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Topic: Strange behavior with int and Serial.print (Read 590 times) previous topic - next topic

Aladdin

Jun 14, 2013, 11:00 pm Last Edit: Jun 14, 2013, 11:02 pm by Aladdin Reason: 1
Hi! Got a short program write ints to the serial port and I get a very strange behavior. My guess is that arduino think test2 and test3 is in OCT for because the 0 in the start. Can I specify that it is DEC like 0x in HEX or 0b BIN? And is there any good way to convert a DEC to OCT in arduino? (Not in the print function)


Code: [Select]

void setup() {                
 Serial.begin(57600);

 int test1 = 23;
 int test2 = 023;
 int test3 = 0023;
 
 Serial.println(test1);
 Serial.println(test2);
 Serial.println(test3);

}

Output:
Code: [Select]


23
19
19


groundfungus

#1
Jun 14, 2013, 11:08 pm Last Edit: Jun 14, 2013, 11:10 pm by groundfungus Reason: 1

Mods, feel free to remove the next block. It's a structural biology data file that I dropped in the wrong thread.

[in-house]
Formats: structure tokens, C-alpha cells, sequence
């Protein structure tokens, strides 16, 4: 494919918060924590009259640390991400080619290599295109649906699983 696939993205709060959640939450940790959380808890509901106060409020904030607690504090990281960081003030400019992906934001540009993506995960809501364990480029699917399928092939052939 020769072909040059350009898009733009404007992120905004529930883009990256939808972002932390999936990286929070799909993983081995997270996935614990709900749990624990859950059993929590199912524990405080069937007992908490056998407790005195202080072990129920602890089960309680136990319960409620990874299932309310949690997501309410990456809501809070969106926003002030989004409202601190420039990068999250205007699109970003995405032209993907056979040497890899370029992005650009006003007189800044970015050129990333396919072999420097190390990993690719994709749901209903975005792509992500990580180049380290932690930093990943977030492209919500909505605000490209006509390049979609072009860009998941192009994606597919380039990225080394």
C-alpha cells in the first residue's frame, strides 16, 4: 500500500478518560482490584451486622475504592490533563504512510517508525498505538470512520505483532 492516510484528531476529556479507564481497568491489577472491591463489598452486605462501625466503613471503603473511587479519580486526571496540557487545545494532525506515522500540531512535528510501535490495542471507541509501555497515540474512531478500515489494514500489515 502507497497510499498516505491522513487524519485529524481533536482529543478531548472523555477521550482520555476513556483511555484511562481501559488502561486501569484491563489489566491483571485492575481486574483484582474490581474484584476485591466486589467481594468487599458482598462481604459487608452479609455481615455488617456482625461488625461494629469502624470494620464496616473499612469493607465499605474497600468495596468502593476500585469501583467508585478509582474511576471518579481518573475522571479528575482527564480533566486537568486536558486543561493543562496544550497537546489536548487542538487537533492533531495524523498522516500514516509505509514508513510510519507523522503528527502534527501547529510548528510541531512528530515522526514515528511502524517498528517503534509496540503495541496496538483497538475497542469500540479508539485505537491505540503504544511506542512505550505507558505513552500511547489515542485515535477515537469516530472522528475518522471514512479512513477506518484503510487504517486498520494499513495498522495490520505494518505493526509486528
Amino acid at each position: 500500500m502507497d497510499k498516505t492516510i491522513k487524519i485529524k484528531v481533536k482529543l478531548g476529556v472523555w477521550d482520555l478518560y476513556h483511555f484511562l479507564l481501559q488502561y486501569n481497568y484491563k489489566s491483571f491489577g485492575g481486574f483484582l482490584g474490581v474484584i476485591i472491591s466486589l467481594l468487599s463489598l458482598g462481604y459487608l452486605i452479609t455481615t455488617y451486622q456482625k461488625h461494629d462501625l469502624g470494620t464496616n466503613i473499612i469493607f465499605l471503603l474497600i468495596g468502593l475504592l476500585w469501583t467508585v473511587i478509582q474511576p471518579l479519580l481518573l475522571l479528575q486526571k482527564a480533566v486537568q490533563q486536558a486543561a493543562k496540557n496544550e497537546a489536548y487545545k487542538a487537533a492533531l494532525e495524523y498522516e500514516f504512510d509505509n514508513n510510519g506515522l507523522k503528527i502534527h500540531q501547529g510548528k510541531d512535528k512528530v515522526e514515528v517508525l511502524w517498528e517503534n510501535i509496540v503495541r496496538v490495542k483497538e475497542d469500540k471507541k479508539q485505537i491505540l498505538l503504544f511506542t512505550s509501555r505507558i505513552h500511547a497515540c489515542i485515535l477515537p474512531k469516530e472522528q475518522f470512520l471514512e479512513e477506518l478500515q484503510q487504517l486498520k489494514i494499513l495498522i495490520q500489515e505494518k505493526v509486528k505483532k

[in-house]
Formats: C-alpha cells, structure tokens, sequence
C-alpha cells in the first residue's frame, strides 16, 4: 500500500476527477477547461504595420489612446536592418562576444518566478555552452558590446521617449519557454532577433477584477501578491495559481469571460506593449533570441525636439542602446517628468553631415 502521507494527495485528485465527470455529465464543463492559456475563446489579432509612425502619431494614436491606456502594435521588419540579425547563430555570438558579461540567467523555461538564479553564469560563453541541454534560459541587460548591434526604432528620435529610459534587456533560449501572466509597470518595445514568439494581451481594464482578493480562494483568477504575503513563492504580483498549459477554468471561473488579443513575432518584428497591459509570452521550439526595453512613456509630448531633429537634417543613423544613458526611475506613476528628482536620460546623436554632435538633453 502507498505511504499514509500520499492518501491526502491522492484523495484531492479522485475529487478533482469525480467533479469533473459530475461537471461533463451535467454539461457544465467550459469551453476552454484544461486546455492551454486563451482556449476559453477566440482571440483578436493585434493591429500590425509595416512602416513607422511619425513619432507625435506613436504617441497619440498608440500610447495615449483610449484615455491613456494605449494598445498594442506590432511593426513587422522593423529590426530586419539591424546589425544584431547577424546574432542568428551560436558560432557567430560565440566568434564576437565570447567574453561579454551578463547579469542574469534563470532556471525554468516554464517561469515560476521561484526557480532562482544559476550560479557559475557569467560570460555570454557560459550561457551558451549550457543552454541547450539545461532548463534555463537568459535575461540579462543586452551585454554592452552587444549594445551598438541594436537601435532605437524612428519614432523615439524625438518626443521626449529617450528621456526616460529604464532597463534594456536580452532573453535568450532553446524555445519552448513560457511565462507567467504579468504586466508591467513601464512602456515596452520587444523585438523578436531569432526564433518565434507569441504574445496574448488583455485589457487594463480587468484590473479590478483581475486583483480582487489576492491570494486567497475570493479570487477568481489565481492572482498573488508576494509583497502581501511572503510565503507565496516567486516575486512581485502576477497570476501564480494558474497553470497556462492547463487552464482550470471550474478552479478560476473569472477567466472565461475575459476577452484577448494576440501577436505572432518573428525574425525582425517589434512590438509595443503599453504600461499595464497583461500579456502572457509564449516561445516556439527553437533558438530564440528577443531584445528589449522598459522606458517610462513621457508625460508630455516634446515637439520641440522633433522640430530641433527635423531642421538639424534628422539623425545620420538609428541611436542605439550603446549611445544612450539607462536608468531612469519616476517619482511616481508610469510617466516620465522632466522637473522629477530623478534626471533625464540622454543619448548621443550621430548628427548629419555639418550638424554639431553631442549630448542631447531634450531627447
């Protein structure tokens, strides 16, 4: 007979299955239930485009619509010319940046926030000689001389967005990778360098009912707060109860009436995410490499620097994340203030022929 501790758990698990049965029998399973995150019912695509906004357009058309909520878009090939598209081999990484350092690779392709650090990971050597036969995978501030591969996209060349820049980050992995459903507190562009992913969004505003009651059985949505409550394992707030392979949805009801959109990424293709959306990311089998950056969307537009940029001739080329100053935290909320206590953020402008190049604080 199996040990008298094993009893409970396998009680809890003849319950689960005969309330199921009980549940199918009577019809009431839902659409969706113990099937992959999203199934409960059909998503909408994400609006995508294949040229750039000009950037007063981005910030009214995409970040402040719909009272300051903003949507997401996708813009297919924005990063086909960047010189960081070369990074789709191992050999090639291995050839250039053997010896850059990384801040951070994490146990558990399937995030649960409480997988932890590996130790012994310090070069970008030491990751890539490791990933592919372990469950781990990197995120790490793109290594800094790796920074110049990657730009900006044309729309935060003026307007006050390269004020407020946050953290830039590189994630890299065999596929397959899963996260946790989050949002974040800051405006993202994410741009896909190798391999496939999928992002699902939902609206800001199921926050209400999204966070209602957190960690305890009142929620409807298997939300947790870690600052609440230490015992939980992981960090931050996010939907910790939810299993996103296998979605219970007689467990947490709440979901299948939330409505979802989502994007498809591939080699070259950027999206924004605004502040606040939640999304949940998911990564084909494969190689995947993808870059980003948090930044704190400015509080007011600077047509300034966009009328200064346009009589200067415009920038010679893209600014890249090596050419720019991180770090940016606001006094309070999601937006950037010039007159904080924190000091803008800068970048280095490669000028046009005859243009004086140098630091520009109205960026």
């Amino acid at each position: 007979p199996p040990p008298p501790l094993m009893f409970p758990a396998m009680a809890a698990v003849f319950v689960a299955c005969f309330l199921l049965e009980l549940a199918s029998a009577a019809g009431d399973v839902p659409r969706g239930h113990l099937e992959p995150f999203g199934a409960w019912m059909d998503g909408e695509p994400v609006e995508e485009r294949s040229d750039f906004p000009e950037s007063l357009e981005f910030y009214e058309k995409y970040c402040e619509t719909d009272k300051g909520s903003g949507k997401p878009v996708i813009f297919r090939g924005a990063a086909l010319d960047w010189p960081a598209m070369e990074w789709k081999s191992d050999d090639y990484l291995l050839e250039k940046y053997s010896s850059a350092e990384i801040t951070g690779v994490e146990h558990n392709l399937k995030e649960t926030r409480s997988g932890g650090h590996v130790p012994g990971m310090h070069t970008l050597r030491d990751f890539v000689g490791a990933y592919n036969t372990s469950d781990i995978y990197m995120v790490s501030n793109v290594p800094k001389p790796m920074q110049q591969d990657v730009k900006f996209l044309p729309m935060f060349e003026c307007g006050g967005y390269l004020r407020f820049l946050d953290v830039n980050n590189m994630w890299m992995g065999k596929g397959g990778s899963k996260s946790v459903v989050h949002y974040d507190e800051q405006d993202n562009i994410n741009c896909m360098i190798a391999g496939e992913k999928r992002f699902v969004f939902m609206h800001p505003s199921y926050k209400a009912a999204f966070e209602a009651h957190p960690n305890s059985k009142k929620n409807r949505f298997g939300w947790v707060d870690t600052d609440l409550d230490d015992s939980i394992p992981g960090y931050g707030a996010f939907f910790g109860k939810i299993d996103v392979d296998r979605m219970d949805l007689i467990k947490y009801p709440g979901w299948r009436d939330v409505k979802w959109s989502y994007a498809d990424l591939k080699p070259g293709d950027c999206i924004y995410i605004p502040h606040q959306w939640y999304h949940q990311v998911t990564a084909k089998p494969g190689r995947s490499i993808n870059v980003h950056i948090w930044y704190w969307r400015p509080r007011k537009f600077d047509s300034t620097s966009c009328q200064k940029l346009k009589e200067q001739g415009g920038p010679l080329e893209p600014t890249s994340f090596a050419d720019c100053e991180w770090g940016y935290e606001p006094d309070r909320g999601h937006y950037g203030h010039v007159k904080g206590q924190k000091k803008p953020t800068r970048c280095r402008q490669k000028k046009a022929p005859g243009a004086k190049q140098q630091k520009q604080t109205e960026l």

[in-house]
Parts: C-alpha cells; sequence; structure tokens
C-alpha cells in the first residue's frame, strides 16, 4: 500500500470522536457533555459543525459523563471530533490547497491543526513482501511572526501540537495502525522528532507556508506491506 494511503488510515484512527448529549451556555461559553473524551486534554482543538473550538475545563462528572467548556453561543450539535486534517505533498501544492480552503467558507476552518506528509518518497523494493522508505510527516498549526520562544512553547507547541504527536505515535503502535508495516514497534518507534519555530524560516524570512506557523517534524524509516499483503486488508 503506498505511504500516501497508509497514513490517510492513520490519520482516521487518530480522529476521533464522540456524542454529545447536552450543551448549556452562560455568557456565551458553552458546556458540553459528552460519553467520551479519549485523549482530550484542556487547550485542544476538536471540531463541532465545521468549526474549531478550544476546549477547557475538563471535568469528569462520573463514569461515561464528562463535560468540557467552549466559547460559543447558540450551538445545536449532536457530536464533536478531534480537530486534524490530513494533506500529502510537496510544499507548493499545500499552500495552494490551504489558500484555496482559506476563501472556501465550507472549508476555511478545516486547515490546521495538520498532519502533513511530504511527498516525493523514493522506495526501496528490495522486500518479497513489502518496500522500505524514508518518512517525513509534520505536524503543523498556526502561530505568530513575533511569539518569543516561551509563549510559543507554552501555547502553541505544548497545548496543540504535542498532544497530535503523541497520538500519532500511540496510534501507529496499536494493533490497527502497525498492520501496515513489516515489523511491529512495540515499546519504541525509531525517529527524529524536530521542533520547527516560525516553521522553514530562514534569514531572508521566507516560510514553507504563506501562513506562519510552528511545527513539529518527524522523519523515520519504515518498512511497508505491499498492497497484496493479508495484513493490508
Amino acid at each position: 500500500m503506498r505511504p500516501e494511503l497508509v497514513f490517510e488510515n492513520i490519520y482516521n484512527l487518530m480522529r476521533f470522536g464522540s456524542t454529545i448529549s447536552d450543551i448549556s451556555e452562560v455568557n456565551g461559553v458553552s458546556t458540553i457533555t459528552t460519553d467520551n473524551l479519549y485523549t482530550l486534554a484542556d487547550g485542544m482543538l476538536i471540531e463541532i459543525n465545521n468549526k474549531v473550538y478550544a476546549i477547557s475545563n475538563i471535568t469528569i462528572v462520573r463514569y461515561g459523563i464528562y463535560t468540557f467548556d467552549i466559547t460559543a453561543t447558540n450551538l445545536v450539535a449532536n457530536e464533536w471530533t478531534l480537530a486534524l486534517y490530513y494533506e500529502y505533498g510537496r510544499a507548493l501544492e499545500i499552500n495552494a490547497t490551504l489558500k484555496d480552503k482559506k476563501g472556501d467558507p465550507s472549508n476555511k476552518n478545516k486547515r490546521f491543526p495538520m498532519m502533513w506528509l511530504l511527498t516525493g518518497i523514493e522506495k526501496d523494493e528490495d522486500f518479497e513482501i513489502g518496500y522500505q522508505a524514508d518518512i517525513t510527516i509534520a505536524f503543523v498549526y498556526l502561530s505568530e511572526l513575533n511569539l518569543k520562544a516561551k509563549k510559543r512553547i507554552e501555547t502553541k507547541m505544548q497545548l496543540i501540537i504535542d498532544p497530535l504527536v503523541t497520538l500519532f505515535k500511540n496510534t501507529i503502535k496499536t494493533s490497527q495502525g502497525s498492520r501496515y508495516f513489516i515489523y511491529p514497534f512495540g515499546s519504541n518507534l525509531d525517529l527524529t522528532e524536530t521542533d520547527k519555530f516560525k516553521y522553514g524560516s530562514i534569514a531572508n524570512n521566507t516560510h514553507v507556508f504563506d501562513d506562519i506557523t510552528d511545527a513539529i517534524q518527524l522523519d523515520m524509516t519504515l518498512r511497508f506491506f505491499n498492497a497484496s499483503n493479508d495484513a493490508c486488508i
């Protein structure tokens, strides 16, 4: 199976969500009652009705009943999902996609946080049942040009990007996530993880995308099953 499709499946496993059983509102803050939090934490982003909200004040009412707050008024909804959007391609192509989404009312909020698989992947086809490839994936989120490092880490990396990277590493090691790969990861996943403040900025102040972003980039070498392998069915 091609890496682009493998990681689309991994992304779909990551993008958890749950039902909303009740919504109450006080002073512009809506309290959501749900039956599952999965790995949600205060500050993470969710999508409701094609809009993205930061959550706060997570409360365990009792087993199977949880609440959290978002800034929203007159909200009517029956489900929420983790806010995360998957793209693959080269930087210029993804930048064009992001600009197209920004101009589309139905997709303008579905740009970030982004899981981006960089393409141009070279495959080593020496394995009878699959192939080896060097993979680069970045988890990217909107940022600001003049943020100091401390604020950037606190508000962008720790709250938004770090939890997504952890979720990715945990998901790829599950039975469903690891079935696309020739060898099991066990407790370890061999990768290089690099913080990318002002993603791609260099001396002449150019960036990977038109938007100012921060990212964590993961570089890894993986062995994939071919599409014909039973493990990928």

the leading zero (0) is for octal (like 0x for hex).  23 octal is 19 decimal.  (8*2)+3

PaulS

Quote
Can I specify that it is DEC like 0x in HEX or 0b BIN?

No. Numbers with leading 0s are assumed to be base 10. What is the point of having the leading 0? If it didn't change the base, it would not change the value stored. So, that is the point?

Fexduino

You can use literal formatting for this. E.g.


  • 22L is of type LONG

  • B001 is of type BYTE

  • 2f is of type FLOAT



More info:
http://arduino.cc/en/Reference/IntegerConstants and Google.. Just search for literal formatting

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